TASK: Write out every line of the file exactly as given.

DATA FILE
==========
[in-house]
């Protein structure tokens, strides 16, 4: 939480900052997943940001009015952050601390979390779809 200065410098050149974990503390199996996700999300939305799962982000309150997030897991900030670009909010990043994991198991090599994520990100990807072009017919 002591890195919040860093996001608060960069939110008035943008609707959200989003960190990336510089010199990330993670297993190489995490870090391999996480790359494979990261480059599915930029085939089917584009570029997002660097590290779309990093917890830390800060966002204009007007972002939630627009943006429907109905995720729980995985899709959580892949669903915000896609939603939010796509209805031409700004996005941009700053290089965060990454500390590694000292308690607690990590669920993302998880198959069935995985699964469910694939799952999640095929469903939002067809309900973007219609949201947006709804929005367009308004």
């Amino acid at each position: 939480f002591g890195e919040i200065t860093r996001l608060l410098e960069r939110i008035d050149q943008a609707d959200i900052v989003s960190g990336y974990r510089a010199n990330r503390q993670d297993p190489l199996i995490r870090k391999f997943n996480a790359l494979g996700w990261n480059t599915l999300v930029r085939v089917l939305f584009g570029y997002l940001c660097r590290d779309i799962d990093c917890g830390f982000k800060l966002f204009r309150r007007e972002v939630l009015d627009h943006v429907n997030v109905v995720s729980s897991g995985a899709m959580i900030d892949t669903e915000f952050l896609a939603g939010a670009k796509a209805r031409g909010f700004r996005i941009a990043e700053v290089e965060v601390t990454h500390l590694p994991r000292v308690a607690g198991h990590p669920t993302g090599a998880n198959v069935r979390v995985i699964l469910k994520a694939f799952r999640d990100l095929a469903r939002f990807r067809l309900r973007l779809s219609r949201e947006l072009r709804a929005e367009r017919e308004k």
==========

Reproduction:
[in-house]
């Protein structure tokens, strides 16, 4: 939480900052997943940001009015952050601390979390779809 200065410098050149974990503390199996996700999300939305799962982000309150997030897991900030670009909010990043994991198991090599994520990100990807072009017919 002591890195919040860093996001608060960069939110008035943008609707959200989003960190990336510089010199990330993670297993190489995490870090391999996480790359494979990261480059599915930029085939089917584009570029997002660097590290779309990093917890830390800060966002204009007007972002939630627009943006429907109905995720729980995985899709959580892949669903915000896609939603939010796509209805031409700004996005941009700053290089965060990454500390590694000292308690607690990590669920993302998880198959069935995985699964469910694939799952999640095929469903939002067809309900973007219609949201947006709804929005367009308004």
């Amino acid at each position: 939480f002591g890195e919040i200065t860093r996001l608060l410098e960069r939110i008035d050149q943008a609707d959200i900052v989003s960190g990336y974990r510089a010199n990330r503390q993670d297993p190489l199996i995490r870090k391999f997943n996480a790359l494979g996700w990261n480059t599915l999300v930029r085939v089917l939305f584009g570029y997002l940001c660097r590290d779309i799962d990093c917890g830390f982000k800060l966002f204009r309150r007007e972002v939630l009015d627009h943006v429907n997030v109905v995720s729980s897991g995985a899709m959580i900030d892949t669903e915000f952050l896609a939603g939010a670009k796509a209805r031409g909010f700004r996005i941009a990043e700053v290089e965060v601390t990454h500390l590694p994991r000292v308690a607690g198991h990590p669920t993302g090599a998880n198959v069935r979390v995985i699964l469910k994520a694939f799952r999640d990100l095929a469903r939002f990807r067809l309900r973007l779809s219609r949201e947006l072009r709804a929005e367009r017919e308004k």